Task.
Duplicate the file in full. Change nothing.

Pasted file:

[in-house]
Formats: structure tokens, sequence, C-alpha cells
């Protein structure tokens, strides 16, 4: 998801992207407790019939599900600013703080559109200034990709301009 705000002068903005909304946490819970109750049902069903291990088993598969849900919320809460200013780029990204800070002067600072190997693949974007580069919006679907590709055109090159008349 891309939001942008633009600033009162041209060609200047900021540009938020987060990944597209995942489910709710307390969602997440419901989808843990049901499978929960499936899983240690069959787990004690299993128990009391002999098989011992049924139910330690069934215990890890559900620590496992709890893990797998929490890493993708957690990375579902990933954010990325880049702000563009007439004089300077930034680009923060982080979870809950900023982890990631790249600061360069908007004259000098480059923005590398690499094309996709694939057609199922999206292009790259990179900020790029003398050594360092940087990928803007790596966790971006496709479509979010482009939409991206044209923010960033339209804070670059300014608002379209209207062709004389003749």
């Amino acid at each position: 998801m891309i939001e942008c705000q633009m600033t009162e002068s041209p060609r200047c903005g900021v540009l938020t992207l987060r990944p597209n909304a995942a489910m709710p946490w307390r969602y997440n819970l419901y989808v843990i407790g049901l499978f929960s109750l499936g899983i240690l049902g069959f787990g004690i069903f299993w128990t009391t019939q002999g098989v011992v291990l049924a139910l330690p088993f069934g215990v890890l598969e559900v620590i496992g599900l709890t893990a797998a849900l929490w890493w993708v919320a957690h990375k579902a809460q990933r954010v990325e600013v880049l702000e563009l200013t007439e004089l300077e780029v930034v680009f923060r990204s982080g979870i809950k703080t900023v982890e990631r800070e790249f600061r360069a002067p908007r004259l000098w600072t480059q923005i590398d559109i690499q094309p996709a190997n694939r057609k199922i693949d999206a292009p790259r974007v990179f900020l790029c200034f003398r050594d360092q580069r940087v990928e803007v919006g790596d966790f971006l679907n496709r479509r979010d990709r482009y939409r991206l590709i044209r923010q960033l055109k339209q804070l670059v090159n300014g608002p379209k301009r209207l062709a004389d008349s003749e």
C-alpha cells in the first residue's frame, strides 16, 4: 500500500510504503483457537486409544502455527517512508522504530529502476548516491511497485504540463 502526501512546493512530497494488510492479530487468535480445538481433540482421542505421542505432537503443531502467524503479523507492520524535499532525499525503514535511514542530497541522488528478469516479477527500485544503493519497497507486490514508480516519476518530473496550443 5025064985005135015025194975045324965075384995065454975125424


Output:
[in-house]
Formats: structure tokens, sequence, C-alpha cells
């Protein structure tokens, strides 16, 4: 998801992207407790019939599900600013703080559109200034990709301009 705000002068903005909304946490819970109750049902069903291990088993598969849900919320809460200013780029990204800070002067600072190997693949974007580069919006679907590709055109090159008349 891309939001942008633009600033009162041209060609200047900021540009938020987060990944597209995942489910709710307390969602997440419901989808843990049901499978929960499936899983240690069959787990004690299993128990009391002999098989011992049924139910330690069934215990890890559900620590496992709890893990797998929490890493993708957690990375579902990933954010990325880049702000563009007439004089300077930034680009923060982080979870809950900023982890990631790249600061360069908007004259000098480059923005590398690499094309996709694939057609199922999206292009790259990179900020790029003398050594360092940087990928803007790596966790971006496709479509979010482009939409991206044209923010960033339209804070670059300014608002379209209207062709004389003749």
């Amino acid at each position: 998801m891309i939001e942008c705000q633009m600033t009162e002068s041209p060609r200047c903005g900021v540009l938020t992207l987060r990944p597209n909304a995942a489910m709710p946490w307390r969602y997440n819970l419901y989808v843990i407790g049901l499978f929960s109750l499936g899983i240690l049902g069959f787990g004690i069903f299993w128990t009391t019939q002999g098989v011992v291990l049924a139910l330690p088993f069934g215990v890890l598969e559900v620590i496992g599900l709890t893990a797998a849900l929490w890493w993708v919320a957690h990375k579902a809460q990933r954010v990325e600013v880049l702000e563009l200013t007439e004089l300077e780029v930034v680009f923060r990204s982080g979870i809950k703080t900023v982890e990631r800070e790249f600061r360069a002067p908007r004259l000098w600072t480059q923005i590398d559109i690499q094309p996709a190997n694939r057609k199922i693949d999206a292009p790259r974007v990179f900020l790029c200034f003398r050594d360092q580069r940087v990928e803007v919006g790596d966790f971006l679907n496709r479509r979010d990709r482009y939409r991206l590709i044209r923010q960033l055109k339209q804070l670059v090159n300014g608002p379209k301009r209207l062709a004389d008349s003749e």
C-alpha cells in the first residue's frame, strides 16, 4: 500500500510504503483457537486409544502455527517512508522504530529502476548516491511497485504540463 502526501512546493512530497494488510492479530487468535480445538481433540482421542505421542505432537503443531502467524503479523507492520524535499532525499525503514535511514542530497541522488528478469516479477527500485544503493519497497507486490514508480516519476518530473496550443 5025064985005135015025194975045324965075384995065454975125424